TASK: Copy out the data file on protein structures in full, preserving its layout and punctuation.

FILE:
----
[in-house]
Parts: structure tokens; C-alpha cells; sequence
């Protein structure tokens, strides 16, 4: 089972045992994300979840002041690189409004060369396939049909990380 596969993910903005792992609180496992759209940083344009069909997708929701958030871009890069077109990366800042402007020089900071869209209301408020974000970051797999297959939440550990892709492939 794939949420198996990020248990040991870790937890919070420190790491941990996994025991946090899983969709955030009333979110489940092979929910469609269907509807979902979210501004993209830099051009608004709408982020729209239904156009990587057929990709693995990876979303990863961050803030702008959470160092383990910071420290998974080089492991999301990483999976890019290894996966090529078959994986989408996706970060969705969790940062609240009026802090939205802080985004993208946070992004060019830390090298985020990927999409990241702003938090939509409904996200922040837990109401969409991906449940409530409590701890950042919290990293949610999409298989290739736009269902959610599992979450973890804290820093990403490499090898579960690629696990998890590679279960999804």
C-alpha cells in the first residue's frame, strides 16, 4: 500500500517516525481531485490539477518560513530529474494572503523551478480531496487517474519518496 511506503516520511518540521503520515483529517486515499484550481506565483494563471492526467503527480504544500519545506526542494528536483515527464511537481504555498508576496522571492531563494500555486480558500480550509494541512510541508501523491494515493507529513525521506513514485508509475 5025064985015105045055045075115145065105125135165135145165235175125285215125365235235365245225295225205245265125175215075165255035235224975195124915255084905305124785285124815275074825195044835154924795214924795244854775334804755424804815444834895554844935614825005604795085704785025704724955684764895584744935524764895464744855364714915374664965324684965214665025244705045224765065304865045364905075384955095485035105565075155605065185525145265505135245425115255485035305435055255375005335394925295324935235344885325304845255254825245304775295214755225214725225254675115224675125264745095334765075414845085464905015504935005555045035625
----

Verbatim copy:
[in-house]
Parts: structure tokens; C-alpha cells; sequence
């Protein structure tokens, strides 16, 4: 089972045992994300979840002041690189409004060369396939049909990380 596969993910903005792992609180496992759209940083344009069909997708929701958030871009890069077109990366800042402007020089900071869209209301408020974000970051797999297959939440550990892709492939 794939949420198996990020248990040991870790937890919070420190790491941990996994025991946090899983969709955030009333979110489940092979929910469609269907509807979902979210501004993209830099051009608004709408982020729209239904156009990587057929990709693995990876979303990863961050803030702008959470160092383990910071420290998974080089492991999301990483999976890019290894996966090529078959994986989408996706970060969705969790940062609240009026802090939205802080985004993208946070992004060019830390090298985020990927999409990241702003938090939509409904996200922040837990109401969409991906449940409530409590701890950042919290990293949610999409298989290739736009269902959610599992979450973890804290820093990403490499090898579960690629696990998890590679279960999804």
C-alpha cells in the first residue's frame, strides 16, 4: 500500500517516525481531485490539477518560513530529474494572503523551478480531496487517474519518496 511506503516520511518540521503520515483529517486515499484550481506565483494563471492526467503527480504544500519545506526542494528536483515527464511537481504555498508576496522571492531563494500555486480558500480550509494541512510541508501523491494515493507529513525521506513514485508509475 5025064985015105045055045075115145065105125135165135145165235175125285215125365235235365245225295225205245265125175215075165255035235224975195124915255084905305124785285124815275074825195044835154924795214924795244854775334804755424804815444834895554844935614825005604795085704785025704724955684764895584744935524764895464744855364714915374664965324684965214665025244705045224765065304865045364905075384955095485035105565075155605065185525145265505135245425115255485035305435055255375005335394925295324935235344885325304845255254825245304775295214755225214725225254675115224675125264745095334765075414845085464905015504935005555045035625